Barbara H. Peterson
For years we have been told that genetically engineered crops (GMOs) are “substantially equivalent” to their non-engineered counterparts. But what does that mean?
The term substantial equivalence was first mentioned in connection with food safety in a report of the OECD Group of National Experts on Safety in Biotechnology (OECD, 1993). The members of the group agreed that the most practical approach to determining the safety of foods derived by modern biotechnology is to consider whether they represent a substantial equivalent to analogous traditional products. The term substantial equivalence and the underlying approach were “borrowed from the US Food and Drug Administration’s (FDA) definition of a class of new medical devices that do not differ materially from their predecessors and thus, do not raise new regulatory concerns” (Miller, 1999).
In other words, not different enough to warrant concern. So, if GMOs are substantially equivalent to their natural counterparts, this means that they are basically the same in every respect, except of course, for that minor detail of having been manufactured in a laboratory, genetically engineered with viruses, bacteria and genes from species that would never combine in the natural world, and are engineered to be resistant to pesticides and/or to kill bugs with one bite. But not to worry, they are substantially equivalent. Or are they?
A Brazilian study has found unintended differences in proteins between a GM maize and the non-GM parent variety
Comparison of the GM and non-GM plants revealed a total of 32 different proteins that were differentially expressed. The proteins were either present, absent, up- or down-regulated in one of the hybrids, at a statistically significant level…
The ‘substantial equivalence theory’ regulatory “method is rather vague and does not specify the level of similarity between the chemical composition of plants that allow them to be considered “equivalent”, but it still secured the release of GMOs in the USA and other countries and is still used today (including by CTNBio – National Technical Biosafety Commission) to justify not carrying out in-depth studies to assess risks of the new plants.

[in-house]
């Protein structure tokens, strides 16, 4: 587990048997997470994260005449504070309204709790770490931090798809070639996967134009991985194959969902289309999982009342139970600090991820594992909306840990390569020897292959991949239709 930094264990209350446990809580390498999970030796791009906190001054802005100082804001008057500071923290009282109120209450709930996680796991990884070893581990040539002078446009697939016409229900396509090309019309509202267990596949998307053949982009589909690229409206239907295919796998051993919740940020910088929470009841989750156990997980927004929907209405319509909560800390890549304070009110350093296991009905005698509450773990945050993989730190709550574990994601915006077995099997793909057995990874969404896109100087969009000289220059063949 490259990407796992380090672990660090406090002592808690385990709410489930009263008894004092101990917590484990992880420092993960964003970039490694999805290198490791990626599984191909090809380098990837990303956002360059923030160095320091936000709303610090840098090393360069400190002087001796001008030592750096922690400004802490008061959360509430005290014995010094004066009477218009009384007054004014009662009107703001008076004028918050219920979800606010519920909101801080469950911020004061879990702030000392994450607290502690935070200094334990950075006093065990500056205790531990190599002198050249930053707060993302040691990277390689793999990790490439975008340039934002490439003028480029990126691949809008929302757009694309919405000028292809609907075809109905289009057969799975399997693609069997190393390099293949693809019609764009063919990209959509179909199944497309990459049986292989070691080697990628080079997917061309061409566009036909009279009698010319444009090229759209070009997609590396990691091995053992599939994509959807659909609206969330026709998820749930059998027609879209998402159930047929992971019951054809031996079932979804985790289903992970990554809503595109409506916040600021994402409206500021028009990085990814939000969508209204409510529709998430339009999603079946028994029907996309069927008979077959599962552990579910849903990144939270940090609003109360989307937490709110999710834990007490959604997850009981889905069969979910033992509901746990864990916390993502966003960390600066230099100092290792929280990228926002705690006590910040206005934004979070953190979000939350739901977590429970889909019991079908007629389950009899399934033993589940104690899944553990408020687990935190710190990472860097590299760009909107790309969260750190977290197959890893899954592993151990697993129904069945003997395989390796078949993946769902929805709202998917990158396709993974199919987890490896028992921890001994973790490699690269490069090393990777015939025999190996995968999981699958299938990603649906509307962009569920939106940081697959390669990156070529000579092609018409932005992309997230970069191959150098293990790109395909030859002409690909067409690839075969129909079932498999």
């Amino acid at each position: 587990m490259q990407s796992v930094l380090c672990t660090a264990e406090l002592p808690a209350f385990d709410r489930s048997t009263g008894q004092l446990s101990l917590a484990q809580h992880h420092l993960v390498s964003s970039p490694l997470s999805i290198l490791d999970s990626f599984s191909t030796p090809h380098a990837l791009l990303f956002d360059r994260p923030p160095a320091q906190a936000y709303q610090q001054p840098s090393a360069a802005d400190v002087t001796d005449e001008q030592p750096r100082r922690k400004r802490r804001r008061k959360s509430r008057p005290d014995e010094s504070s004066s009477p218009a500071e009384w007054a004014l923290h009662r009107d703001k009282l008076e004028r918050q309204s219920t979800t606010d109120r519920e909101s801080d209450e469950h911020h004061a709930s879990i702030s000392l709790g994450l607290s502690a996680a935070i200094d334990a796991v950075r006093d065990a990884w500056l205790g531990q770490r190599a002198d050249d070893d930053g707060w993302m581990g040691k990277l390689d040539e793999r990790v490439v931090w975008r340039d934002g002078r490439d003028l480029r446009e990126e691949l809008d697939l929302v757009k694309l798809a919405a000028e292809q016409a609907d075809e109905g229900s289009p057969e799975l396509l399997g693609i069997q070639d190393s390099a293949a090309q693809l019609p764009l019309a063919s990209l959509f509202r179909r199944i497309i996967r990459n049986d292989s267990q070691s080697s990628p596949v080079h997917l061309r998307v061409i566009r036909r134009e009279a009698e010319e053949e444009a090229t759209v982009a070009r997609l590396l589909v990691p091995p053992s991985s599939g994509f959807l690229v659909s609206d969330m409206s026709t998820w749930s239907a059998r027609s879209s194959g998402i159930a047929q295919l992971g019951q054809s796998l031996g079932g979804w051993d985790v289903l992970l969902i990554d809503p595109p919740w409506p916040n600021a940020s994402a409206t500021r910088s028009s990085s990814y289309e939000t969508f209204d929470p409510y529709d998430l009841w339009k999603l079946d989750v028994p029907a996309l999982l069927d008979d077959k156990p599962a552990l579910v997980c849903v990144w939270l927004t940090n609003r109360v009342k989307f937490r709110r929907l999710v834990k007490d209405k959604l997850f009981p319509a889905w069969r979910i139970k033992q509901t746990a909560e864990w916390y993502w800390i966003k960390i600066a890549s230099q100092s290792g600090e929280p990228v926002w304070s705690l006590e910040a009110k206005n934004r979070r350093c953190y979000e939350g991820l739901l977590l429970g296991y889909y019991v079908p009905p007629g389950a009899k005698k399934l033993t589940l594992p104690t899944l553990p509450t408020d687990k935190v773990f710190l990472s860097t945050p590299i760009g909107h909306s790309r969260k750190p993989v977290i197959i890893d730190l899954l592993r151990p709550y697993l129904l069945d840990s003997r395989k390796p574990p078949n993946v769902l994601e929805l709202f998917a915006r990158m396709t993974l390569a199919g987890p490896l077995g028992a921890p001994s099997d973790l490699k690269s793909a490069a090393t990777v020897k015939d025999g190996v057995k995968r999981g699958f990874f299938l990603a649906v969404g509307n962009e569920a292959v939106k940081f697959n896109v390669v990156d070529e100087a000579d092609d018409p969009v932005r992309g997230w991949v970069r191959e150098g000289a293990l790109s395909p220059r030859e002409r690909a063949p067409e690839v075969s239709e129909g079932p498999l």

Not so equivalent after all, eh? What would happen if we applied the same reasoning to other living beings that biotech and the US government apply to GMO crops?
An international team of researchers has sequenced the genome of the bonobo for the first time, confirming that it shares the same percentage of its DNA with us as chimps do. The team also found some small but tantalizing differences in the genomes of the three species—differences that may explain how bonobos and chimpanzees don’t look or act like us even though we share about 99% of our DNA.
It appears that we share about 99% of our DNA with the bonobo chimp. The difference is in the way the genes are expressed.
Gene expression differences
According to Oldham et al., a major genome paradigm is now recognized for which
“ … the high extent of sequence homology between human and chimpanzee proteins supports the longstanding hypothesis that many phenotypic differences between the species reflect differences in the regulation of gene expression, in addition to differences in amino acid sequences.”32
In fact, as early as 1975 King and Wilson postulated that the major differences between humans and apes were due largely to factors controlling gene expression:
“We suggest that evolutionary changes in anatomy and way of life are more often based on changes in the mechanisms controlling the expression of genes than on sequence changes in proteins. We therefore propose that regulatory mutations account for the major biological differences between humans and chimpanzees.”33
The only logical conclusion that one can come to when trying to determine the reasoning behind biotech’s “substantial equivalence” doctrine is that gene expression is not a consideration. If gene expression is not a consideration, then there is nothing to separate man from ape, and the CEO of Monsanto is substantially equivalent to our furry friend, the bonobo chimp.
©2014 Barbara H. Peterson